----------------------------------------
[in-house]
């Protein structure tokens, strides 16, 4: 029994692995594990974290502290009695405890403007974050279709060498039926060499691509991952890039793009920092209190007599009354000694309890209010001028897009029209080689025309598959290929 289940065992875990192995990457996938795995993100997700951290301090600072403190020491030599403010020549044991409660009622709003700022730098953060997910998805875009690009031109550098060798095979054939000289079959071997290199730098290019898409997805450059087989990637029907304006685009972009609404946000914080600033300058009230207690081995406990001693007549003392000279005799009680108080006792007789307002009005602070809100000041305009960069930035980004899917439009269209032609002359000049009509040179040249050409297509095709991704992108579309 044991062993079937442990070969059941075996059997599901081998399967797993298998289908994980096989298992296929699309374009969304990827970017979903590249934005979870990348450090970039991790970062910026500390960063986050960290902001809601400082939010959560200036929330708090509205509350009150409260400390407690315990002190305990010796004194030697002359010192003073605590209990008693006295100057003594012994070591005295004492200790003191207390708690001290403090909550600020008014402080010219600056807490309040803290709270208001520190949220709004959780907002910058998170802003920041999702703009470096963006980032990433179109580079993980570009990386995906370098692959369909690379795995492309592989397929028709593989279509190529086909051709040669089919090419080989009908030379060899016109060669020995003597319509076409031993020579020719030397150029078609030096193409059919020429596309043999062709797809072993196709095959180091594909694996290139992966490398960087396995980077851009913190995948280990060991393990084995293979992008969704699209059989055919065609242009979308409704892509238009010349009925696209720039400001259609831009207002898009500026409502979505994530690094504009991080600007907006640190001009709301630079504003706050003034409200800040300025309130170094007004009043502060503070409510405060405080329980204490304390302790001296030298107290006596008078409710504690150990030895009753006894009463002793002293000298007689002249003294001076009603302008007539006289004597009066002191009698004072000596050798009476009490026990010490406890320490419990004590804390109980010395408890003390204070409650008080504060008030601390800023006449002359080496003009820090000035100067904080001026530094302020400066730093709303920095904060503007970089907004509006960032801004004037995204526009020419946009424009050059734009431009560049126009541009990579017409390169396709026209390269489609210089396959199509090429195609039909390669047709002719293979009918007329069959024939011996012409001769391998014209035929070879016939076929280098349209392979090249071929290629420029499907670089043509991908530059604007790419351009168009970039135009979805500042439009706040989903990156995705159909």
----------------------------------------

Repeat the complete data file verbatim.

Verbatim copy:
[in-house]
């Protein structure tokens, strides 16, 4: 029994692995594990974290502290009695405890403007974050279709060498039926060499691509991952890039793009920092209190007599009354000694309890209010001028897009029209080689025309598959290929 289940065992875990192995990457996938795995993100997700951290301090600072403190020491030599403010020549044991409660009622709003700022730098953060997910998805875009690009031109550098060798095979054939000289079959071997290199730098290019898409997805450059087989990637029907304006685009972009609404946000914080600033300058009230207690081995406990001693007549003392000279005799009680108080006792007789307002009005602070809100000041305009960069930035980004899917439009269209032609002359000049009509040179040249050409297509095709991704992108579309 044991062993079937442990070969059941075996059997599901081998399967797993298998289908994980096989298992296929699309374009969304990827970017979903590249934005979870990348450090970039991790970062910026500390960063986050960290902001809601400082939010959560200036929330708090509205509350009150409260400390407690315990002190305990010796004194030697002359010192003073605590209990008693006295100057003594012994070591005295004492200790003191207390708690001290403090909550600020008014402080010219600056807490309040803290709270208001520190949220709004959780907002910058998170802003920041999702703009470096963006980032990433179109580079993980570009990386995906370098692959369909690379795995492309592989397929028709593989279509190529086909051709040669089919090419080989009908030379060899016109060669020995003597319509076409031993020579020719030397150029078609030096193409059919020429596309043999062709797809072993196709095959180091594909694996290139992966490398960087396995980077851009913190995948280990060991393990084995293979992008969704699209059989055919065609242009979308409704892509238009010349009925696209720039400001259609831009207002898009500026409502979505994530690094504009991080600007907006640190001009709301630079504003706050003034409200800040300025309130170094007004009043502060503070409510405060405080329980204490304390302790001296030298107290006596008078409710504690150990030895009753006894009463002793002293000298007689002249003294001076009603302008007539006289004597009066002191009698004072000596050798009476009490026990010490406890320490419990004590804390109980010395408890003390204070409650008080504060008030601390800023006449002359080496003009820090000035100067904080001026530094302020400066730093709303920095904060503007970089907004509006960032801004004037995204526009020419946009424009050059734009431009560049126009541009990579017409390169396709026209390269489609210089396959199509090429195609039909390669047709002719293979009918007329069959024939011996012409001769391998014209035929070879016939076929280098349209392979090249071929290629420029499907670089043509991908530059604007790419351009168009970039135009979805500042439009706040989903990156995705159909």